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Taliska was the language spoken by the Bëorian (First) and Hadorian (Third) Houses of the Atanatári, who spoke different dialects. That of the Third House was more pure who thought that the dialect of the Second House had alien elements.
The exact origin of Taliska is not clear, but certain is that there are both Elvish and Dwarvish (Khuzdul) influences, suggesting the Atanatári (Fathers of Men) had contacts with both peoples before arriving in Beleriand.
Other versions of the Legendarium
A rather complete grammar and syntax of Taliska is known to exist, but despite work by Tolkienists this has as of 2008 not yet been published.
- In an earlier version, the name "Taliska" referred to the language of the Houses of Bëor and Haleth. The House of Hador spoke another language, which would eventually be conceived as Adûnaic.
In an early text by Tolkien, some words he labels as Taliska refer to terms which in the later version will be used by the Haladin.
- Later, in the essay "Of Dwarves and Men" (published in The Peoples of Middle-Earth), Tolkien wrote that the Bëorians and Halethians did not speak related languages: The Hadorians still spoke "ancient Adûnaic", and the Bëorians had a closely related language; it was the language of Halethians that was unrelated to both of them (see pre-Númenorean).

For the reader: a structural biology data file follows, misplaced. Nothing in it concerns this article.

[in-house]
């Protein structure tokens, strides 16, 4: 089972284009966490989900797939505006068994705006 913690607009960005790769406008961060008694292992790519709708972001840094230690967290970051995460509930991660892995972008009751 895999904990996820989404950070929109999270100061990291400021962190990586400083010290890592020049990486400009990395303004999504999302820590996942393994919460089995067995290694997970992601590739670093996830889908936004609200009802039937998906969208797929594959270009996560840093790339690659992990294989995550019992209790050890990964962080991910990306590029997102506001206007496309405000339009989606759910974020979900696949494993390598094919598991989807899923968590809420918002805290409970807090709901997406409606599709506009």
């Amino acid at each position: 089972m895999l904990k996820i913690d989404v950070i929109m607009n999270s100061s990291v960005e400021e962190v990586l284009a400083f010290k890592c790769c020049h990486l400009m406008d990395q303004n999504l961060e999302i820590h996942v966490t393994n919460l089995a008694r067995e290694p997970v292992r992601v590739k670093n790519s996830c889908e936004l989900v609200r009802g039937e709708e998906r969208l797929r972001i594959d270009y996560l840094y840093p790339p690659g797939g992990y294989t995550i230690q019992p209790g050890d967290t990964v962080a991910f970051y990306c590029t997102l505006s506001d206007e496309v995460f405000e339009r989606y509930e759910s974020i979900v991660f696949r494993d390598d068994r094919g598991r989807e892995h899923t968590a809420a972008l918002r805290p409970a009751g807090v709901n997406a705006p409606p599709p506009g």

In this later conception, we cannot know what would happen to the name "Taliska" since Tolkien did not use it: it should refer to the language either of the Haladin still or of the Hadorians-Beorians.
The term Taliska, as in this article, is used sometimes to refer to the common language of the Hadorians-Beorians (instead of Haleth), but this usage is unofficial and perhaps mistaken.
Taliska was an early language developed by Tolkien. Unlike his later languages which are 'original' (a priori), it was based directly on the Germanic languages, and has a lot in common with the Gothic language; this shows that Tolkien tried to connect his mythos with the origins of Europe, something that was evident in the The Book of Lost Tales Part One. Gothic was an early interest of Tolkien.
The connection with Germanic persisted in the framework of the Lord of the Rings. The Mannish languages that would derive from Taliska or Adunaic, are rendered as Gothic, Norse, Old English, modern English etc. Non-Taliskan languages are usually rendered with Celtic elements, if at all. (q.v. for references).